Like a perfectly prepared fine aged steak, this Alexander Korda/Irving Asher production of The Spy in Black (or U-Boat 29) comes in hot, sizzling and rare, offering strong performances by its cast along with the first teaming of director Michael Powell and screenwriter Emeric Pressburger, who would go on to work on 24 pictures including a number of absolute classics across a few genres.
Conrad Veidt is excellent as Captain Hardt, a German U-boat commander whose given the task of meeting with a fellow German, a female spy, as they attempt to deal major damage to British Fleet at Scapa Flow, as war raged on in 1917. As the film begins, Hardy and a fellow seaman arrive back in Germany to almost depleted food resources, even at the finely set officer’s restaurant where steamed fish and carrots are the sole offerings. Amusingly enough, the local newspapers trumpet the country’s U-boats and their sinking of English ships that have allegedly been hitting food supplies there, but they seem a bit suspect in their retelling.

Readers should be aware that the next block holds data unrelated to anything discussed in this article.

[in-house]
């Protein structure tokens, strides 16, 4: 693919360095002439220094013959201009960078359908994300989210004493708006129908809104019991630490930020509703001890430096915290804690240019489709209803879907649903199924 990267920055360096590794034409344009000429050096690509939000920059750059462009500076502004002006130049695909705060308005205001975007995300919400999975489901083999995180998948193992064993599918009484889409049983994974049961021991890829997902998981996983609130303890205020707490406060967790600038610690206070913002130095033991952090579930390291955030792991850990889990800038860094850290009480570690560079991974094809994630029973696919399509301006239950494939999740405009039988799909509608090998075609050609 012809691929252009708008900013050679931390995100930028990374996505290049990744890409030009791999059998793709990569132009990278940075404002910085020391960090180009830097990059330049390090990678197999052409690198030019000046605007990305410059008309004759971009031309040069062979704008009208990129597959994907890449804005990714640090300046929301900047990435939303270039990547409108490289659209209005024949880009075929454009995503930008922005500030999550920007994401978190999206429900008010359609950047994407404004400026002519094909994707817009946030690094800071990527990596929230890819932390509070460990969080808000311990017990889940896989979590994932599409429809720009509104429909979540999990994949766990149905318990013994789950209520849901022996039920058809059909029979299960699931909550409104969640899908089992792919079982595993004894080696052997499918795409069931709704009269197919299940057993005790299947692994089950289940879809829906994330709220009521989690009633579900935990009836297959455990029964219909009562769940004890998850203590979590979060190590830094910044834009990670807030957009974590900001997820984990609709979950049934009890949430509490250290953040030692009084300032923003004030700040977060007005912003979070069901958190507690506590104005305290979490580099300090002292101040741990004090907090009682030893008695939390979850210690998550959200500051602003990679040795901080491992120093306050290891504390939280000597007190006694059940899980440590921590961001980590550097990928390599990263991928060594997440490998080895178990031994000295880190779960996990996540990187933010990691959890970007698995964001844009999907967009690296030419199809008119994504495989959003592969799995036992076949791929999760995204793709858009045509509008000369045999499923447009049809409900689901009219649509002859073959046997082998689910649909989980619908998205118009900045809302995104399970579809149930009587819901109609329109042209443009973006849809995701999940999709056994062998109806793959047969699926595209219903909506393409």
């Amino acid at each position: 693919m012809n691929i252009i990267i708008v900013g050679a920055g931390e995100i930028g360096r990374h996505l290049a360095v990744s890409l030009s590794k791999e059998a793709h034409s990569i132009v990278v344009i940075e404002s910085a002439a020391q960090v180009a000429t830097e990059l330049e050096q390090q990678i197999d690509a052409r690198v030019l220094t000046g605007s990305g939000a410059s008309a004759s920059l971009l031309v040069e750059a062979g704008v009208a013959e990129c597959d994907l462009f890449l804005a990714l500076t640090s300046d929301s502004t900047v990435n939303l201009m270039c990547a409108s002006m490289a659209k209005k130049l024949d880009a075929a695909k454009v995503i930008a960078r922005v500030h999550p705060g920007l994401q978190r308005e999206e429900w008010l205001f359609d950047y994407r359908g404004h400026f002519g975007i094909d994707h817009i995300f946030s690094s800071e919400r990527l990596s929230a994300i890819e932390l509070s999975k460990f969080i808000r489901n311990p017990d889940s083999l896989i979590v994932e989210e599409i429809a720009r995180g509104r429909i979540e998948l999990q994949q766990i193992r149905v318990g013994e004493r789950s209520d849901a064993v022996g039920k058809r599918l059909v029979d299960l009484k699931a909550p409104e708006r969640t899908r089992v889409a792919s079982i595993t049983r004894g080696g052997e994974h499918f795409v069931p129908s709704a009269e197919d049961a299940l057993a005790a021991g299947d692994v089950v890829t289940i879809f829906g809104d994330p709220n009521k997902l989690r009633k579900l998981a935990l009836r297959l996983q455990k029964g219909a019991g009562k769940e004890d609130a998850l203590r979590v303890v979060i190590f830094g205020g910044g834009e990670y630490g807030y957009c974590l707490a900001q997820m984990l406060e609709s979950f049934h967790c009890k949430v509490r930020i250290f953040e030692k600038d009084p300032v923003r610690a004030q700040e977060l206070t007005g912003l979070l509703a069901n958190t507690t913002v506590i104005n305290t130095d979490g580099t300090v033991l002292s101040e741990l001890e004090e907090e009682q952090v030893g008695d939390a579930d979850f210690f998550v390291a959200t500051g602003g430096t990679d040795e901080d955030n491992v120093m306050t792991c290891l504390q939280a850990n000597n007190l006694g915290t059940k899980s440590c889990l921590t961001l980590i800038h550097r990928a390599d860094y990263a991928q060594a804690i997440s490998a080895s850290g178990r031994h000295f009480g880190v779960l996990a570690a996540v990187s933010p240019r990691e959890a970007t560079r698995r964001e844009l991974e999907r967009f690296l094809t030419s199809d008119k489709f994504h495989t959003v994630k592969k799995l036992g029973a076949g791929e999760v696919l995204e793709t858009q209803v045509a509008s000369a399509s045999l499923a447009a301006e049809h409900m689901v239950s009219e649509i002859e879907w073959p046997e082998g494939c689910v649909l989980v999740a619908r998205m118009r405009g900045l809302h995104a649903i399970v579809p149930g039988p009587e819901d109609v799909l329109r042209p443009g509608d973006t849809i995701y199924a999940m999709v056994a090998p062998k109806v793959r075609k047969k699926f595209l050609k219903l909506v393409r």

Hardt is ordered to to a bit of infiltration into Scotland, as a plan has neatly been hatched to dispose of a teacher planning to move to a sleepy village near The Old Man of Hoy and with the aid of a disgraced British Navy officer, former Commander Ashington (Sebastian Shaw), who is no fan of the service that did him wrong. Hardt doesn’t want to be a common spy, but orders are orders and surprisingly, his part of the mission gets off to a fine beginning. When he meets his partner in crime, Fräulein Tiel (Valerie Hobson), things go a bit sideways and she locks him in his room every night and as his new commanding officer, keeps him in check even as he makes small advances towards her.